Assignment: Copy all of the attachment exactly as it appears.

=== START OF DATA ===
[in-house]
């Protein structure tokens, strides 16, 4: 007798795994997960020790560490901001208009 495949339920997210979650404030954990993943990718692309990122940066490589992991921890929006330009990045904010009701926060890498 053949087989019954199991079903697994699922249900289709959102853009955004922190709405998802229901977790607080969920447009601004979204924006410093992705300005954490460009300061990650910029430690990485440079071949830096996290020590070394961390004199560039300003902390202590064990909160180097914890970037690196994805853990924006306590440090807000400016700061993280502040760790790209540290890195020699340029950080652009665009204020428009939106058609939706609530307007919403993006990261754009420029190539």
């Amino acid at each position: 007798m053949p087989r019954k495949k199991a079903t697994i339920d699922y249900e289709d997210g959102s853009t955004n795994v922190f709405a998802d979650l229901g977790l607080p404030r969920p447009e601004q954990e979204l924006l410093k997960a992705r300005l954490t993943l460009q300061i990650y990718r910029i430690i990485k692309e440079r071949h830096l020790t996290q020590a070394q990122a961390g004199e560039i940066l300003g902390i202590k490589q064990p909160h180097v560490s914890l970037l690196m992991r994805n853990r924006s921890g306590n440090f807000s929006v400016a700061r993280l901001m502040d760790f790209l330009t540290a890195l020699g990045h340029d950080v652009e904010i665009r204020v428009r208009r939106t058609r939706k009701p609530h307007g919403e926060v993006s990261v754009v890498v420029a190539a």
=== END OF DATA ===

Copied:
[in-house]
């Protein structure tokens, strides 16, 4: 007798795994997960020790560490901001208009 495949339920997210979650404030954990993943990718692309990122940066490589992991921890929006330009990045904010009701926060890498 053949087989019954199991079903697994699922249900289709959102853009955004922190709405998802229901977790607080969920447009601004979204924006410093992705300005954490460009300061990650910029430690990485440079071949830096996290020590070394961390004199560039300003902390202590064990909160180097914890970037690196994805853990924006306590440090807000400016700061993280502040760790790209540290890195020699340029950080652009665009204020428009939106058609939706609530307007919403993006990261754009420029190539």
């Amino acid at each position: 007798m053949p087989r019954k495949k199991a079903t697994i339920d699922y249900e289709d997210g959102s853009t955004n795994v922190f709405a998802d979650l229901g977790l607080p404030r969920p447009e601004q954990e979204l924006l410093k997960a992705r300005l954490t993943l460009q300061i990650y990718r910029i430690i990485k692309e440079r071949h830096l020790t996290q020590a070394q990122a961390g004199e560039i940066l300003g902390i202590k490589q064990p909160h180097v560490s914890l970037l690196m992991r994805n853990r924006s921890g306590n440090f807000s929006v400016a700061r993280l901001m502040d760790f790209l330009t540290a890195l020699g990045h340029d950080v652009e904010i665009r204020v428009r208009r939106t058609r939706k009701p609530h307007g919403e926060v993006s990261v754009v890498v420029a190539a």